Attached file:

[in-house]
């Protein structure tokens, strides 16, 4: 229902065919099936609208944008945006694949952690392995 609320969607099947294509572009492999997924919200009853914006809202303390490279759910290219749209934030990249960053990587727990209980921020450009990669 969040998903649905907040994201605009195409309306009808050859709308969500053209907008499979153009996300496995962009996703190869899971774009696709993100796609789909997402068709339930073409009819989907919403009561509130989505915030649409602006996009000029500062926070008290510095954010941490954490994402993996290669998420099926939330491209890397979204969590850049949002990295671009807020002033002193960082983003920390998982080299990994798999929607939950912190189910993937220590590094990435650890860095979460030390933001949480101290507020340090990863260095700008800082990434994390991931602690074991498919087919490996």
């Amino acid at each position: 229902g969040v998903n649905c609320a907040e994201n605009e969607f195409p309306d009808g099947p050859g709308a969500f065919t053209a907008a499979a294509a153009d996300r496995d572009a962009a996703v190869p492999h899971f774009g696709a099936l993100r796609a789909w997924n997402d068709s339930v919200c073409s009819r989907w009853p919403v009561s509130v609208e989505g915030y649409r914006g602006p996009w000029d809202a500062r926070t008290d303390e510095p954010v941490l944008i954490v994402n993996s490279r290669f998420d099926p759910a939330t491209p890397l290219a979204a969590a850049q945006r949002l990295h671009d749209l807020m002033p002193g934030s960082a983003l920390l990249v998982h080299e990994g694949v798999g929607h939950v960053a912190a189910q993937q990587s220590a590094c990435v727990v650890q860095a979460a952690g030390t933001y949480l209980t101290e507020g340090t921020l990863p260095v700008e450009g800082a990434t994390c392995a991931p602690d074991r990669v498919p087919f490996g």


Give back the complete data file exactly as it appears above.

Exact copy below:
[in-house]
């Protein structure tokens, strides 16, 4: 229902065919099936609208944008945006694949952690392995 609320969607099947294509572009492999997924919200009853914006809202303390490279759910290219749209934030990249960053990587727990209980921020450009990669 969040998903649905907040994201605009195409309306009808050859709308969500053209907008499979153009996300496995962009996703190869899971774009696709993100796609789909997402068709339930073409009819989907919403009561509130989505915030649409602006996009000029500062926070008290510095954010941490954490994402993996290669998420099926939330491209890397979204969590850049949002990295671009807020002033002193960082983003920390998982080299990994798999929607939950912190189910993937220590590094990435650890860095979460030390933001949480101290507020340090990863260095700008800082990434994390991931602690074991498919087919490996």
């Amino acid at each position: 229902g969040v998903n649905c609320a907040e994201n605009e969607f195409p309306d009808g099947p050859g709308a969500f065919t053209a907008a499979a294509a153009d996300r496995d572009a962009a996703v190869p492999h899971f774009g696709a099936l993100r796609a789909w997924n997402d068709s339930v919200c073409s009819r989907w009853p919403v009561s509130v609208e989505g915030y649409r914006g602006p996009w000029d809202a500062r926070t008290d303390e510095p954010v941490l944008i954490v994402n993996s490279r290669f998420d099926p759910a939330t491209p890397l290219a979204a969590a850049q945006r949002l990295h671009d749209l807020m002033p002193g934030s960082a983003l920390l990249v998982h080299e990994g694949v798999g929607h939950v960053a912190a189910q993937q990587s220590a590094c990435v727990v650890q860095a979460a952690g030390t933001y949480l209980t101290e507020g340090t921020l990863p260095v700008e450009g800082a990434t994390c392995a991931p602690d074991r990669v498919p087919f490996g």